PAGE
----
Mellor Resignation: The exchange of letters: 'I leave with great regret'

DAVID MELLOR'S letter of resignation to John Major reads:

'Dear Prime Minister,

'As you know, I decided this morning that I should resign. I am deeply touched by your reluctance to let me do so, but I feel sure this is the right thing to do.

'I was very grateful that you and colleagues concluded in July that my folly in becoming embroiled in revelations of an affair did not warrant my leaving the Government.

'I am also very glad that following advice in the normal way, you have been able to make it clear that in relation to subsequent allegations, I have acted within the guidance on the conduct of ministers.

'However, I have concluded that it is too much to expect of my colleagues in government and in Parliament to have to put up with a constant barrage of stories about me in certain tabloid newspapers. Rather than have this turn into a trial of strength between the Government and some sections of the press about my future, I have decided to resolve it myself by resigning. I also have to bear in mind the interests of my wife and family who have been such a wonderful support to me during this particularly trying period for all of us.

'I leave with great regret. I have been privileged to hold office for 11 years in a series of jobs of enormous interest and I believe of some importance, especially in relation to drugs, broadcasting, the NHS and foreign affairs.

'It has been a special privilege to serve under you in the Cabinet as Chief Secretary and as the first Secretary of State for National Heritage. It is an opportunity given to few to lead in the creation of a new department of state, especially one which has so much to contribute to your own vision of improving the quality of life in this country. I would have loved to have been able to do more to turn that vision into reality.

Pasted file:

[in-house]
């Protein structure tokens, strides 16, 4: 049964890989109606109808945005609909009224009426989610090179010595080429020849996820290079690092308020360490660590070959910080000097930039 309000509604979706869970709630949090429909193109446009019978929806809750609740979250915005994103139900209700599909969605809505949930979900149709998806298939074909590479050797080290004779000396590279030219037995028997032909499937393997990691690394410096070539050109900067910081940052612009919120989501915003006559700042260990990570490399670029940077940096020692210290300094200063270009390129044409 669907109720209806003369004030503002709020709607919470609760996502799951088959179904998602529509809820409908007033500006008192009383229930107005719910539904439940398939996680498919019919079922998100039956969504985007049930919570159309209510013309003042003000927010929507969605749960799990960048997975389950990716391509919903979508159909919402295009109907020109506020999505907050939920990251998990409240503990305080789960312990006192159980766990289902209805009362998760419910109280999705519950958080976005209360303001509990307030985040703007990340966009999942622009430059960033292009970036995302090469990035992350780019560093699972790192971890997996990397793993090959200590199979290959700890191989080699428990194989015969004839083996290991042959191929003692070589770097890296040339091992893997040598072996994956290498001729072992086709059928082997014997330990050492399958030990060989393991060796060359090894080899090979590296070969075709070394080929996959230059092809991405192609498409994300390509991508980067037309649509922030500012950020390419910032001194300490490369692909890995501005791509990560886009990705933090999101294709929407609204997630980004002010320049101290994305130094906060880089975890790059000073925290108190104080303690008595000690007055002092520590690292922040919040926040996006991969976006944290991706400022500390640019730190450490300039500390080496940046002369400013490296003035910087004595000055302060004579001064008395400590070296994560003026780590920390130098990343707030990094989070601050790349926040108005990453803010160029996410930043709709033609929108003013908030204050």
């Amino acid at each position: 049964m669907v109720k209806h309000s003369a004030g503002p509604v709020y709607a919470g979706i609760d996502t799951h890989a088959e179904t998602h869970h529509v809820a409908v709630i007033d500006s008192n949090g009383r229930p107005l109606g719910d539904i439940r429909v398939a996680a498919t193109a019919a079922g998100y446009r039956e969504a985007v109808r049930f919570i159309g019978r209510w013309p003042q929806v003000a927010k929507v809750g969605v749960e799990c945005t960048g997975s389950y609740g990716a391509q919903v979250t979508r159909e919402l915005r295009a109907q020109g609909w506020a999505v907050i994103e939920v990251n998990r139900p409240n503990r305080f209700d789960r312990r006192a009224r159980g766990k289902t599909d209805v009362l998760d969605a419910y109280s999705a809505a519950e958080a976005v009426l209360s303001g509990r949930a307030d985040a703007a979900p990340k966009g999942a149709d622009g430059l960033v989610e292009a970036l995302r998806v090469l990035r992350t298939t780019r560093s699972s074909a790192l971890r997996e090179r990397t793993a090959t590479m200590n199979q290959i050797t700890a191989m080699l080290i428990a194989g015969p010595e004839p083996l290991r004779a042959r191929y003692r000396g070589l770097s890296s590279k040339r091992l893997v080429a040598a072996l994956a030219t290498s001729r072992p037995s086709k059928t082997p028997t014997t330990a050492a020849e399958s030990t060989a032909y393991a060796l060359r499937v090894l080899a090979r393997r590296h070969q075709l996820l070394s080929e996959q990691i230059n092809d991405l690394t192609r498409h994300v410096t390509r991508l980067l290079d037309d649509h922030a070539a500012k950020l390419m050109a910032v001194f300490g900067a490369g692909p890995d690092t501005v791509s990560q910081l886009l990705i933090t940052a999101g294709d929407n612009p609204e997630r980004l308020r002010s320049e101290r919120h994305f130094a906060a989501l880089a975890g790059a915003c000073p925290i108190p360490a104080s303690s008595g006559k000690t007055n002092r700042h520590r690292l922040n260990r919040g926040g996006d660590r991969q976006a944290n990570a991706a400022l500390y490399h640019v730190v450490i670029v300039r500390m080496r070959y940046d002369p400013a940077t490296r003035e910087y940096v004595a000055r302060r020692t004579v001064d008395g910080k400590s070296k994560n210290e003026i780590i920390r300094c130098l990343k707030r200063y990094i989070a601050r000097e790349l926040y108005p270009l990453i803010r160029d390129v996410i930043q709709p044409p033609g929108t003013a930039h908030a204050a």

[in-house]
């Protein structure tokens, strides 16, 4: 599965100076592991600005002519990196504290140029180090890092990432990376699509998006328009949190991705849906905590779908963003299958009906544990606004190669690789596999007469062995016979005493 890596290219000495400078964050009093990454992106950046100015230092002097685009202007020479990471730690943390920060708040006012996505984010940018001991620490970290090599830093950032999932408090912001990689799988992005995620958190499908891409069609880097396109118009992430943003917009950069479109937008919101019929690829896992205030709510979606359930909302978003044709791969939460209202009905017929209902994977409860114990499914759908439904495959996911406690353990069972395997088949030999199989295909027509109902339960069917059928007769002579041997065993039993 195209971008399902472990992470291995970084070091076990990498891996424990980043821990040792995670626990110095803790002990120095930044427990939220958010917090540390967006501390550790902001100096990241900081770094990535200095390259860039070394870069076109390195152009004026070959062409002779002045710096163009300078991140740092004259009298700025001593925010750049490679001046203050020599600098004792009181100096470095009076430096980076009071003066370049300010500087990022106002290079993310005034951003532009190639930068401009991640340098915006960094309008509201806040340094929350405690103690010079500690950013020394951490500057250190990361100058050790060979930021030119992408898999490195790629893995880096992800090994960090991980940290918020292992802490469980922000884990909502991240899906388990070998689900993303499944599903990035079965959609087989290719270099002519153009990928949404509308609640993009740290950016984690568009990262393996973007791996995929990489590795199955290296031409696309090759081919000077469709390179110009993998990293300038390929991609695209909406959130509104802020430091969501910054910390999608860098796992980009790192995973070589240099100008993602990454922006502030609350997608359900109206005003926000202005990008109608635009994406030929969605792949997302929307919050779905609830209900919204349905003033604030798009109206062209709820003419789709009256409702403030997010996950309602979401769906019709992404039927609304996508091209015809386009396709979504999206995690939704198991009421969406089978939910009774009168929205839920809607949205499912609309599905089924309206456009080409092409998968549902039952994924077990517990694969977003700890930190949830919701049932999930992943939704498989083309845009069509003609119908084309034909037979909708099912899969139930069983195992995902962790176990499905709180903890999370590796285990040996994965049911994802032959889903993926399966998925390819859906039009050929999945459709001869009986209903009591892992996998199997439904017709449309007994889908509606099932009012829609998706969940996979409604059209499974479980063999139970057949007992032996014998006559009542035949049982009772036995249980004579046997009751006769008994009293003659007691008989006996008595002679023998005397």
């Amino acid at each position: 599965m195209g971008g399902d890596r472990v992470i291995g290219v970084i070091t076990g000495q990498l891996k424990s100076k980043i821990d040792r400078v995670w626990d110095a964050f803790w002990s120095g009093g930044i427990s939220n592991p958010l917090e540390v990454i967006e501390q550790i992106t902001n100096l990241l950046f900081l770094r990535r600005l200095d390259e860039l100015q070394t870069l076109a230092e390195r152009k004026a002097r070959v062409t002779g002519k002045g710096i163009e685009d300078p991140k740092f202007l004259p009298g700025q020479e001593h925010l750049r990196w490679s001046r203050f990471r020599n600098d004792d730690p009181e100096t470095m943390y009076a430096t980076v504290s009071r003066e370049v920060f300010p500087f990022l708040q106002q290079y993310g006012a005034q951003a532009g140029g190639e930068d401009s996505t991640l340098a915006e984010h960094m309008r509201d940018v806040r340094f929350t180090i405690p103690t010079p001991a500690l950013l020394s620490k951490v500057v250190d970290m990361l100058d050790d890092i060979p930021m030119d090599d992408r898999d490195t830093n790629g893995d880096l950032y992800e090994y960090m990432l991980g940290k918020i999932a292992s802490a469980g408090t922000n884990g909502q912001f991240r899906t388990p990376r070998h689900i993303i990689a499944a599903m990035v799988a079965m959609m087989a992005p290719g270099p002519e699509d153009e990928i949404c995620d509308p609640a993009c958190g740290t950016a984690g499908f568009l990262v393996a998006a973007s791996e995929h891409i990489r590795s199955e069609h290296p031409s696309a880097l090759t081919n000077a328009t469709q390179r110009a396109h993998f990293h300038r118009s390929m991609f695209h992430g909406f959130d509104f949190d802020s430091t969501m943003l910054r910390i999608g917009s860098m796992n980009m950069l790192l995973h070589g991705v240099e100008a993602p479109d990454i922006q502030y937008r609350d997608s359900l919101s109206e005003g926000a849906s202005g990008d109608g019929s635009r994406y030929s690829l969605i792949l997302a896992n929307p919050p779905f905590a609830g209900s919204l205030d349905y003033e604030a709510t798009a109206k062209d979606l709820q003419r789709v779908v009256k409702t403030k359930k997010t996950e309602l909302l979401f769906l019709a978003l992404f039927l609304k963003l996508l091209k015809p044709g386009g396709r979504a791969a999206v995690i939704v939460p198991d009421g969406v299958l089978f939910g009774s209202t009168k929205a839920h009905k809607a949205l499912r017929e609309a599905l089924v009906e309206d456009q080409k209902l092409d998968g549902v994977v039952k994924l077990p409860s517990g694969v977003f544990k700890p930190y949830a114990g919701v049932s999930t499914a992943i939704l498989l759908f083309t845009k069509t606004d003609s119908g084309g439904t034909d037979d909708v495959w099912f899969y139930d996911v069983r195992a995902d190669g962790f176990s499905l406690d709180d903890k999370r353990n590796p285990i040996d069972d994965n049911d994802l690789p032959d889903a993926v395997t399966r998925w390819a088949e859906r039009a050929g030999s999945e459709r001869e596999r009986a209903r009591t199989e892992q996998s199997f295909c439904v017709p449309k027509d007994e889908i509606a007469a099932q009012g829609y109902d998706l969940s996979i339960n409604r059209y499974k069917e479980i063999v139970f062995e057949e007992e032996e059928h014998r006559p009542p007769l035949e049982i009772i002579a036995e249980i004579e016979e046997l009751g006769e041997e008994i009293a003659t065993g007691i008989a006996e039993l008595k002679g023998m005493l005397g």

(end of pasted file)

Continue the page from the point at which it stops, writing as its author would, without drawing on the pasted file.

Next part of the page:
'I shall of course continue to serve as member for Putney. I love my constituency and will do all I can to advance the interests of my constituents from the backbenches. I shall also do everything in my power to support and sustain the Government in the months and years ahead.

'The country is fortunate to have you as our Prime Minister. I am privileged to count you as a dear friend. I do not want to be seen as a liability to you. It is my one great regret about this whole sorry business that at this crucial time in the Government's fortunes, when I should so much have liked to be seen as a tower of strength, I am perceived by some as a point of weakness. I hope I deal with that matter today by taking this step.'

Mr Major's reply reads:

'I was very sorry when you told me this morning of your decision to resign from the Government. As you know, you have always had my warm personal support, and I accepted your decision with deep regret.

'I admire the courage with which you have handled difficult circumstances in recent weeks.

'You have been a valued member of my Cabinet, both as Secretary of State for National Heritage and before that as Chief Secretary. Your knowledge, experience and insight has been invaluable in getting the new Department of National Heritage off to a swift and successful start.

'I know from the messages of support I have received from those in the arts world and elsewhere how much your leadership, interest and enthusiasm will be missed.

'It is a matter of great regret that you will not be overseeing the next stage in the development of the department, but you have laid a sound foundation for the future.

'Before that, you handled the difficult job of Chief Secretary to the Treasury with great skill and determination and made an important contribution in a wide range of other ministerial jobs.

'I will continue to value your friendship and your continued support in the House of Commons. My very best wishes to you and to Judith, who has provided such marvellous support through all this.'

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